'Healthy' microbes not always good
IN THE late 17th century, Dutch naturalist Anton van Leeuwenhoek looked at his own dental plaque through a microscope and saw a world of tiny cells. He could not have predicted that a few centuries later, the trillions of microbes that share our lives - collectively known as the microbiome - would rank among the hottest areas of biology.
These microscopic partners help us by digesting our food, training our immune systems and crowding out other harmful microbes that could cause disease. In return, everything - from the food we eat to the medicine we take - can shape our microbial communities, with important implications for our health. Studies have found that changes in our microbiome accompany medical problems from obesity to diabetes and colon cancer.
As these correlations have unfurled, so has the hope that we might fix these ailments by shunting our bugs towards healthier states. The gigantic probiotics industry certainly wants you to think that, although there is little evidence that swallowing a few billion yogurt-borne bacteria has more than a small impact on the trillions in our guts.
The booming genre of microbiome-diet books peddles a similar line, even though our knowledge of microbe-manipulating menus is still in its infancy.
This quest for a healthy microbiome has led some people to take measures that are far more extreme than simply spooning up yogurt.
In September, archaeology writer Jeff Leach used a turkey baster to infuse his guts with the faeces of a Hadza tribesman from Tanzania.
Doctors have carried out hundreds of faecal transplants, particularly to treat people with unshakeable infections of the diarrhoea-causing bacterium Clostridium difficile. The procedure has been spectacularly successful, far more than conventional antibiotics.
But Mr Leach did not have C. difficile. He experimented on himself because he views the Western microbiome as "a hot microbial mess", he wrote on his blog. Poor diet, antibiotics and overly sanitised environments have gentrified the Western gut, he wrote, "potentially dragging us closer to ill health".
The Hadza, with their traditional hunter-gatherer lifestyle, carry diverse microbial communities that are presumably closer to a healthier and disappearing ideal. Hence, the stunt with the turkey baster. Mr Leach billed it as "(re)becoming human".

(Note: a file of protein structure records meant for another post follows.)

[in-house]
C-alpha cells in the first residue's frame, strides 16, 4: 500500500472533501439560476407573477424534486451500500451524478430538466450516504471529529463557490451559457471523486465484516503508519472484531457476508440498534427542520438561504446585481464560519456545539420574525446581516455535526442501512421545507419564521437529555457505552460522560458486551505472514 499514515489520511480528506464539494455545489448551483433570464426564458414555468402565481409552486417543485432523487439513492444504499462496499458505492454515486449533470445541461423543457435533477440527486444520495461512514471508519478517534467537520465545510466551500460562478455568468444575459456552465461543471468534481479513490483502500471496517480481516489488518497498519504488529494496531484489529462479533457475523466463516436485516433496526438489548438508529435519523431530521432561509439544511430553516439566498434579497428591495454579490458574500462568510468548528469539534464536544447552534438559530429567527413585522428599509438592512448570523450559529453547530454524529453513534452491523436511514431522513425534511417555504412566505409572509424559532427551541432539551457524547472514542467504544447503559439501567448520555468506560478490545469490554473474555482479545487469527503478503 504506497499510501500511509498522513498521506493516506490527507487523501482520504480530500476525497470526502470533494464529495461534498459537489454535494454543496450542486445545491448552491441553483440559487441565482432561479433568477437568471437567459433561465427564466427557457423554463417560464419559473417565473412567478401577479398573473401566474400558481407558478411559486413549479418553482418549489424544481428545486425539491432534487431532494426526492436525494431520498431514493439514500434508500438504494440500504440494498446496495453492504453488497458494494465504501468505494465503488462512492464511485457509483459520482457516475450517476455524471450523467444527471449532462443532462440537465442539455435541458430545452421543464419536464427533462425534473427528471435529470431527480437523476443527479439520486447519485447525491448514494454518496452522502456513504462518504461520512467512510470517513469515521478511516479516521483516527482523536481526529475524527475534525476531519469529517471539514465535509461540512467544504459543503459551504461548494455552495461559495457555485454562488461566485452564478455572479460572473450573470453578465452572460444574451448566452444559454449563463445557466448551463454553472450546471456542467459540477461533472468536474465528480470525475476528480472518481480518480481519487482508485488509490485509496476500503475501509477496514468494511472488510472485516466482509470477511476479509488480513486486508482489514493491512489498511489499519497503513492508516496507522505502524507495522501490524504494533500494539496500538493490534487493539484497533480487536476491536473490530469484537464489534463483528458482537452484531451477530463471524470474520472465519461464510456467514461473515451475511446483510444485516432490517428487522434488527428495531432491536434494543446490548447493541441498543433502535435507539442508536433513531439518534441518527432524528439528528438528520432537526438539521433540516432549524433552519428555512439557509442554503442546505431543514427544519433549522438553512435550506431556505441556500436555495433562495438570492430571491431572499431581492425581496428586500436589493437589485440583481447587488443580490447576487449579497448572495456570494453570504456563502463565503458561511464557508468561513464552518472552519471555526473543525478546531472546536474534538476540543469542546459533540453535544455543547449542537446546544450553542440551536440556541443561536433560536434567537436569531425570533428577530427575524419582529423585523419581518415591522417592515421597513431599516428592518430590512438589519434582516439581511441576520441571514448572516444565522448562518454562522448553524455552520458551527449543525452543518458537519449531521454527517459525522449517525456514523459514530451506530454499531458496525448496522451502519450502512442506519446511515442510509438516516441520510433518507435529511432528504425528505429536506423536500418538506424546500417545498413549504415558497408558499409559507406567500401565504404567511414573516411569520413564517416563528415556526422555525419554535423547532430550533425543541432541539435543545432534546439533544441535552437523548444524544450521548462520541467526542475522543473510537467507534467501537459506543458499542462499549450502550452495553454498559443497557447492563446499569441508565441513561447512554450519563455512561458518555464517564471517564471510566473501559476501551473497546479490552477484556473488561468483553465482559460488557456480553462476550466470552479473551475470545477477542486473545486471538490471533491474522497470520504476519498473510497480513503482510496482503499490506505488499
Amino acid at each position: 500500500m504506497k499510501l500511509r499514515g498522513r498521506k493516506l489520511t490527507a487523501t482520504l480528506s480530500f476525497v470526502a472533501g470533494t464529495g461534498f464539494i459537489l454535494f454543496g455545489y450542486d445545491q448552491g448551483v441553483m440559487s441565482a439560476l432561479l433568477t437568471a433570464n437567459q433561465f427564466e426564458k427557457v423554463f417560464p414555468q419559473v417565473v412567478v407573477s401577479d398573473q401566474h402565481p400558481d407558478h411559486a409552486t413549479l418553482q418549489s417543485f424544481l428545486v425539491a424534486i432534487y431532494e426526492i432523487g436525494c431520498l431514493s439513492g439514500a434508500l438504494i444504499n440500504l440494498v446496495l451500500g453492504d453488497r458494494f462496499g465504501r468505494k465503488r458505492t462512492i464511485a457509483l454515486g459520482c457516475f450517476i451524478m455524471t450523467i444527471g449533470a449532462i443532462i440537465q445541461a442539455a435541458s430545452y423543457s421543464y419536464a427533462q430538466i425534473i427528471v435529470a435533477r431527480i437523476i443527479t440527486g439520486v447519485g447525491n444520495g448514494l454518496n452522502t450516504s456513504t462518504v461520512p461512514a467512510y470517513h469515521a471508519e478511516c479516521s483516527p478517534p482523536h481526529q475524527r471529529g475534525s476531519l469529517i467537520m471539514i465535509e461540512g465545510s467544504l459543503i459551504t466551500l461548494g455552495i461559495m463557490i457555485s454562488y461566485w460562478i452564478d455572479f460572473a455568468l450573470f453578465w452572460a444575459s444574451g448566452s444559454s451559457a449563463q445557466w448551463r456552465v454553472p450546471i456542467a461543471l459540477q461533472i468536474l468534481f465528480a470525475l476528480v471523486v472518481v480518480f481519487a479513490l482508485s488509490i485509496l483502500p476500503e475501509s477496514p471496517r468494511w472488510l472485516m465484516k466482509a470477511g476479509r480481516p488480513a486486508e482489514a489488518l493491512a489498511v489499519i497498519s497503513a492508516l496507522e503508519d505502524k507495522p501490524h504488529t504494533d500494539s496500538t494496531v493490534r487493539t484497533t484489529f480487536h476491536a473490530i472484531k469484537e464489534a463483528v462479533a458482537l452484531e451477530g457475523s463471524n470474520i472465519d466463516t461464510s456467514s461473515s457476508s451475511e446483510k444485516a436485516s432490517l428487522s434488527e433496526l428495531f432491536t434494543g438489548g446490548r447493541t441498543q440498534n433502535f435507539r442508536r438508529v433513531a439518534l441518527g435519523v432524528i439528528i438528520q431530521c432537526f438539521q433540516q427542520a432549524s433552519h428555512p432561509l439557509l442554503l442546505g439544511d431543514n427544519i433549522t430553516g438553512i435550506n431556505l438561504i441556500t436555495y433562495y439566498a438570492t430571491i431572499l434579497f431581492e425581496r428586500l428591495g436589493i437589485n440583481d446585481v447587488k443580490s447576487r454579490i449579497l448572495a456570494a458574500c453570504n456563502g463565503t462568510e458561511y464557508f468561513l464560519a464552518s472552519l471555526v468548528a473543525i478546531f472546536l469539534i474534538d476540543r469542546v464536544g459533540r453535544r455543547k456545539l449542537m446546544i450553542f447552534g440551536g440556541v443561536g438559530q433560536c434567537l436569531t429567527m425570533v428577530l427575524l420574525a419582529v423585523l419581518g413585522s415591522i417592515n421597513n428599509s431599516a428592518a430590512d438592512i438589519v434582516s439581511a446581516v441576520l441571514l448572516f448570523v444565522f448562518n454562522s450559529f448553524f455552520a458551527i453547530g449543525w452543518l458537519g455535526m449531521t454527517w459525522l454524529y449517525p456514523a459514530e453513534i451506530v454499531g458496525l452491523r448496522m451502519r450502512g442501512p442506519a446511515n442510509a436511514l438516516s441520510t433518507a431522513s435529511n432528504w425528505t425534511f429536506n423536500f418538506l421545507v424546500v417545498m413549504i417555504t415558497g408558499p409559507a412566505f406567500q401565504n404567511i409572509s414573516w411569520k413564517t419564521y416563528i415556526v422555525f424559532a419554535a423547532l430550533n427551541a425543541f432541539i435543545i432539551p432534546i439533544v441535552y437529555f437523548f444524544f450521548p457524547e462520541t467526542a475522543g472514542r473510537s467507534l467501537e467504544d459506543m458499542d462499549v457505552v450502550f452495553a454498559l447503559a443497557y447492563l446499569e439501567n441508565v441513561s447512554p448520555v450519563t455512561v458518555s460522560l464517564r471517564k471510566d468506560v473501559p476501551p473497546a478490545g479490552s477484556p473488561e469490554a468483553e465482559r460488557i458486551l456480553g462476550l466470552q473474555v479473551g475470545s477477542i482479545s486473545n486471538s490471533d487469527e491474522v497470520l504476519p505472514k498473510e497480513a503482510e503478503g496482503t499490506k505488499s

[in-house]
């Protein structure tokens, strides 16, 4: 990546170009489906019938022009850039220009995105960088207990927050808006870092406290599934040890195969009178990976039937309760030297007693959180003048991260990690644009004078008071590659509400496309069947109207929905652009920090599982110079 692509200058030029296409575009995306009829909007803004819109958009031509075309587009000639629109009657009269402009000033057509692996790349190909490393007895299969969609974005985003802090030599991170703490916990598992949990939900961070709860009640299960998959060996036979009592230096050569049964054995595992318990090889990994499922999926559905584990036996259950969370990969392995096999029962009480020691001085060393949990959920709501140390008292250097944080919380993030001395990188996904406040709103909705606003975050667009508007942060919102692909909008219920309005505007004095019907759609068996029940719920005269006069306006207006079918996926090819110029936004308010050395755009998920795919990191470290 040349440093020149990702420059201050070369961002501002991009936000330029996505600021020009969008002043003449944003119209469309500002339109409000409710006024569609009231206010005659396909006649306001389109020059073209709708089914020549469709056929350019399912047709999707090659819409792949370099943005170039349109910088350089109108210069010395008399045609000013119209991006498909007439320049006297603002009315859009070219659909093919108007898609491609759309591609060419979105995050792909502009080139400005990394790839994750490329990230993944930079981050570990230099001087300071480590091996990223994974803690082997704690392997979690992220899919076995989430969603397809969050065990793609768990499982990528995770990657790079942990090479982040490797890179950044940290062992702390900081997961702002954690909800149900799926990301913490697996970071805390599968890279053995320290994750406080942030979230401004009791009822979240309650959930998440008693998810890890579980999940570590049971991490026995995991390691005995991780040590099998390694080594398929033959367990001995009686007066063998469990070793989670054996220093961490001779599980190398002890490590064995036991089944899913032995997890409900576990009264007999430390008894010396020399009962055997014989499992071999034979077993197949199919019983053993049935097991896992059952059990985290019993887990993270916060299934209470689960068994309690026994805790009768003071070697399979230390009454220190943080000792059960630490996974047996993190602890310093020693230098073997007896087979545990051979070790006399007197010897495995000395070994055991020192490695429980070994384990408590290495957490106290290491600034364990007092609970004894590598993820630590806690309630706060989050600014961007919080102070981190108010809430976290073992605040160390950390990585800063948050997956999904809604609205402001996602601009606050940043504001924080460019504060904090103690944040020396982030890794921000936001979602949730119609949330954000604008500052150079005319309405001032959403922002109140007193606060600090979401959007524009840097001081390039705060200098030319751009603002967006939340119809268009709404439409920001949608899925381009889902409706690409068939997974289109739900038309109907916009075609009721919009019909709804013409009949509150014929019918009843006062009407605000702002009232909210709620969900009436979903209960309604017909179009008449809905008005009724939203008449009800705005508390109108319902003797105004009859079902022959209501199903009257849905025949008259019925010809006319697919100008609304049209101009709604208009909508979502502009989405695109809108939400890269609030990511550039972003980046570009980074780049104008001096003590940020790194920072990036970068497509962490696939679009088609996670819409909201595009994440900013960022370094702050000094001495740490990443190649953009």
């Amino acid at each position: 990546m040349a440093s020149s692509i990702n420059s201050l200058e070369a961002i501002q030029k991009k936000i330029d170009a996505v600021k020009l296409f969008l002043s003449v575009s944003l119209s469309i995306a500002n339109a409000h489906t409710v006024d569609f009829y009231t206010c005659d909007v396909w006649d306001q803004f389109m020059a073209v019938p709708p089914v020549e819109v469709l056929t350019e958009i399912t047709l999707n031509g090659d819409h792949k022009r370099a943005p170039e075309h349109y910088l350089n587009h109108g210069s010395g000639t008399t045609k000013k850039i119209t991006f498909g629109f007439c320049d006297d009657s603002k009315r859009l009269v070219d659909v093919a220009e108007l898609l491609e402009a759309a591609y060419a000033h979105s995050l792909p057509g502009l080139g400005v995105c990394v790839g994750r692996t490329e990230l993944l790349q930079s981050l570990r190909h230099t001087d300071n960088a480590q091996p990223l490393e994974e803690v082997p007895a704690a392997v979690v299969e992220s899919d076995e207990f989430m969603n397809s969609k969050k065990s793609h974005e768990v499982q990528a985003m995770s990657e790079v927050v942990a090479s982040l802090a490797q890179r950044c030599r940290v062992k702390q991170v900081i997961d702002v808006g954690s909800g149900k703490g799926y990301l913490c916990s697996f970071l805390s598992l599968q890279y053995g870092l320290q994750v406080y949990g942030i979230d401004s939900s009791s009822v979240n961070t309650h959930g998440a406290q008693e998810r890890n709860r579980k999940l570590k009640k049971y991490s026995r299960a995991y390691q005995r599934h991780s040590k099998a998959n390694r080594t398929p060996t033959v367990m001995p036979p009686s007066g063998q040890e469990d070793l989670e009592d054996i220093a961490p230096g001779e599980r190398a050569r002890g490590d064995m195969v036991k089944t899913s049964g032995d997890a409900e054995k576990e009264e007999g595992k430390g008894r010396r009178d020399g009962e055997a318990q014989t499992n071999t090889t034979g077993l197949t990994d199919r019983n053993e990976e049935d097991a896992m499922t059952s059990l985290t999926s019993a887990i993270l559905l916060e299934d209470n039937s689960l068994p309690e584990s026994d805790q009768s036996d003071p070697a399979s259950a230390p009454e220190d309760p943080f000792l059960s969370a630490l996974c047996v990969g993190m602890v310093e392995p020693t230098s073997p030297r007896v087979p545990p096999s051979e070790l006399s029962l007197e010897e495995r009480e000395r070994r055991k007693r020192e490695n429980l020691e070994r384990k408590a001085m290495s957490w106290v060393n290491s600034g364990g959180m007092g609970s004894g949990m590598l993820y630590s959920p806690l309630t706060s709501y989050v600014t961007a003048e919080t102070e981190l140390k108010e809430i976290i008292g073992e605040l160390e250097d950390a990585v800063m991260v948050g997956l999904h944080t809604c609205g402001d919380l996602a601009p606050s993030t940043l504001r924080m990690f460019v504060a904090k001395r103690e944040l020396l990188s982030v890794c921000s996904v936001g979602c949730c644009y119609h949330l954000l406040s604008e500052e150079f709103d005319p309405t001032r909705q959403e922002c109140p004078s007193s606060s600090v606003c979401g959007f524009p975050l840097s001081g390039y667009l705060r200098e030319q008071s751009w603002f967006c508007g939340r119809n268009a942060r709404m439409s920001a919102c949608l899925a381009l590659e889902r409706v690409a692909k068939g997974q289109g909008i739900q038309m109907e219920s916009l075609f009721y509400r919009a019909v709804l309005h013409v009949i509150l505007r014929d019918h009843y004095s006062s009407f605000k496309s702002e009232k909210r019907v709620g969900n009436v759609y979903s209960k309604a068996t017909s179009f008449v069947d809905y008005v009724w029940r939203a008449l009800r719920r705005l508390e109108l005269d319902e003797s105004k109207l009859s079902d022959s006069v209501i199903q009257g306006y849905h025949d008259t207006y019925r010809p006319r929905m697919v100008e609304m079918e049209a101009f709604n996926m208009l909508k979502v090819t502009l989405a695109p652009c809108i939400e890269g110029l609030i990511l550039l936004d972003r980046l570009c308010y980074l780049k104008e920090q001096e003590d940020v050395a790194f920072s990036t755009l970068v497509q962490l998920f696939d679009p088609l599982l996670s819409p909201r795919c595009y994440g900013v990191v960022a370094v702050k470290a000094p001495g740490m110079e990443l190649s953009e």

This reasoning is faulty. It romanticises our relationships with our microbes, painting them as happy partnerships that were better off in the good old days. It also invokes an increasingly common trope: That there is a "normal" or "healthy" microbiome that one should aim for.
There is not. The microbiome is complex, varied, ever-changing and context-dependent - qualities that are the enemies of easy categorisation.
"Healthy" microbes can easily turn rogue. Those in our gut are undoubtedly helpful, but if they cross the lining of the intestine and enter our bloodstream, they can trigger a debilitating immune response. The same microbes can be beneficial allies or dangerous threats, all for the difference of a few millimetres.
Conversely, "unhealthy" configurations of microbes can be normal, even necessary. Ruth Ley at Cornell University and colleagues demonstrated this when they found that microbiomes go through a huge upheaval by the third trimester of pregnancy.
The microbiomes end up looking like those of people with metabolic syndrome - a disorder that involves obesity, high blood sugar and a higher risk of diabetes and heart disease. Packing fat and building up blood sugar make sense when you are nourishing a growing foetus.
The dynamic nature of the microbiome partly explains the enthusiasm that surrounds it. If scientists identify changes in the human genome that increase the risk of disease, it is hard to rewrite those genes or to find drugs that target them.
But the microbiome could theoretically be altered through probiotics, faecal transplants or other means.
How can you tell when it needs replacing? A bloom of C. difficile is an obvious problem, but most other communities are not classified so easily.
We need to start thinking about it as an ecosystem, like a rainforest or grassland, with all the complexities that entails.
Take the Hadza. Their microbial roll call is longer than a Western one, with both omissions and additions.
They are the only adult humans thus far sequenced who are devoid of Bifidobacteria - a supposedly "healthy" group that accounts for up to 10 per cent of the microbes in Western guts. But they do carry unexpectedly high levels of Treponema, a group that includes the cause of syphilis.
Is this menagerie worse than a Western one? Better? I suspect the answer is neither. It is simply theirs.
It is adapted to the food they eat, the dirt they walk upon, the parasites that plague them. Our lifestyles are very different, and our microbes have probably adapted accordingly.
It may be that a Hadza microbiome would work equally well in an American gut, but incompatibilities are also possible.
The microbiome is the sum of our experiences throughout our lives: the genes we inherited, the drugs we took, the food we ate, the hands we shook. It is unlikely to yield one-size-fits-all solutions to modern maladies.
We need to learn how tweaking our diets, lifestyles and environments can nudge and shape the ecosystems in our bodies. And we need ways of monitoring a person's microbiome regularly to understand how its members flicker over time, and whether certain communities are more steadfast than others.
Our microbes are truly part of us, and just as we are vast in our variety, so, too, are they. We must embrace this complexity if we hope to benefit from it.
Mr Yong is a freelance science writer.